Wednesday night was the final night of the NBA regular season, but more importantly, it was the finale for two of basketball’s biggest icons. Dwayne Wade and Dirk Nowitzki played in their last games ever and as we say goodbye to them we are also saying goodbye to an entire era of NBA basketball.
These were arguably two of the top five biggest stars in the league since the turn of the century. They were also among the last of the big stars from the 2000’s. Kobe, Tim Duncan, Manu Ginobli, Carmelo, Chris Bosh are all out of the league and now few players remain from one of the most fascinating periods in the history of the game.
Wade was drafted by the Miami Heat 5th overall in the talent-filled 2003 draft. Apart from a short stint with his hometown Chicago Bulls and about half a season in Cleveland, he spent almost the entirety of his career in Miami. He cemented his legacy as a Miami sports legend when he averaged 34.7 PPG in the 2006 Finals, leading the Heat to their first championship over Dirk’s Mavericks. The image of Wade tossing the ball into the rafters as time expired will always be one of my favorite NBA Finals moments.
A handful of years later the trajectory of his career changed entirely when Lebron James and Chris Bosh took their talents to South Beach to form what many consider to be the original super team. Despite Nowitzki getting revenge in the Finals against them the first year, the Heat would be dominant going on to win two championships in a four year span.
However, it was evident to everyone that this was no longer Wade’s team. Lebron was the star of the show and Wade was forced to take a sidekick role. Of course Lebron, being the indecisive man he is decided to nope the fuck out of Miami the second they weren’t the best team in the NBA anymore leaving Wade and Bosh to fend for themselves.
Health issues forced Bosh to retire early and while the Heat were still a playoff team, they were no longer serious contenders. After shorts stints in Chicago and Cleveland, Wade was traded back to Miami to finish off his career in the city where it was made.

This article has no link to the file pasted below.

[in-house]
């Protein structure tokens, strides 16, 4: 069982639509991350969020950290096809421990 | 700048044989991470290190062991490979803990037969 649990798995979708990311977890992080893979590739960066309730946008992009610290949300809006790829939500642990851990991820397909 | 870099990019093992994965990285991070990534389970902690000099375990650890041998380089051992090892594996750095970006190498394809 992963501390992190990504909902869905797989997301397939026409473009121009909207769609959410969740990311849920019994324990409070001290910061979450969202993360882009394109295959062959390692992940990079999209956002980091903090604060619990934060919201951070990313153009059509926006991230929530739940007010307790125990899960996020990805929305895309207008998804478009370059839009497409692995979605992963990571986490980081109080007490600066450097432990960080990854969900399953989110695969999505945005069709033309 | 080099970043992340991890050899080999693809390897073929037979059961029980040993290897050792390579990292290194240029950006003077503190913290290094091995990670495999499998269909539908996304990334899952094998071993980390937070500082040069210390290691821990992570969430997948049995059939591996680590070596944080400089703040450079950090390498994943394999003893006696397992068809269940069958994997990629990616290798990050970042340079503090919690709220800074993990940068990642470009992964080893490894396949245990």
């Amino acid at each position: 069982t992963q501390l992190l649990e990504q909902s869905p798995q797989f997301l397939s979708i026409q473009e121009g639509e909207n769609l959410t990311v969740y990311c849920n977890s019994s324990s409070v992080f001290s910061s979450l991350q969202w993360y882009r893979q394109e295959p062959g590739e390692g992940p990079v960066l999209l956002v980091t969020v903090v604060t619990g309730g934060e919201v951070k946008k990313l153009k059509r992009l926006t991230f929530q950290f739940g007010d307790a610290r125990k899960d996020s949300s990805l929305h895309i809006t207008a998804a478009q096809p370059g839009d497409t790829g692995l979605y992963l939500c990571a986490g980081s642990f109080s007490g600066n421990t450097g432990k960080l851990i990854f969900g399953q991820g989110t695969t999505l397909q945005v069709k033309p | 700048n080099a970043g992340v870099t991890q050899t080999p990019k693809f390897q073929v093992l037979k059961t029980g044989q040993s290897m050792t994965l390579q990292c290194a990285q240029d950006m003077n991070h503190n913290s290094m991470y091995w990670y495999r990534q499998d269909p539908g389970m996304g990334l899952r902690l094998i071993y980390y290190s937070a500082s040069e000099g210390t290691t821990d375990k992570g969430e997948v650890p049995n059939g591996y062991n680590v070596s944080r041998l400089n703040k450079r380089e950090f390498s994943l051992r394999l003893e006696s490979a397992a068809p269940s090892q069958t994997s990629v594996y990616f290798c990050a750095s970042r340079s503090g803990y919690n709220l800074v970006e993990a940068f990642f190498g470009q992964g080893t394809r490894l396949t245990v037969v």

Nowitzki entered the league in 1998 as a highly touted prospect from Germany. This was a 7 foot tall behemoth who could shoot threes like he’s Ray Allen. In today’s NBA it’s quite common to see big men who can shoot from outside but that was most certainly not always the case. Entering the league, he was a one-of-a-kind talent and the Dallas Mavericks made a franchise altering decision in drafting him.
In his 21-year career he was a 14-time All-Star and got elected four times to the All-NBA First Team. However, the crowning achievement of his career is without a doubt his victory over the Miami Heat’s big three in the 2011 Championship. After the devastating loss to Wade and the Heat in 2006, he not only avenged himself, but led a ragtag team of scrappy veterans to one of the most unlikely championships in sports history.
The Mavericks haven’t seriously contended since then, but that is no fault of Nowitzki. In this superteam era, Dirk has never been given legitimate talent around him and thus never truly got an opportunity to capture a second ring.
Seeing these two go is a bittersweet moment for many fans including myself. Ever since I was a small child these two have been marquee superstars in the league and will no doubt be first ballot hall of famers. These guys were loyal to their franchises and really made basketball relevant in the cities they played in. Dirk and Dwayne played the game the right way and while they will be missed, their legacies will have an everlasting impact on NBA.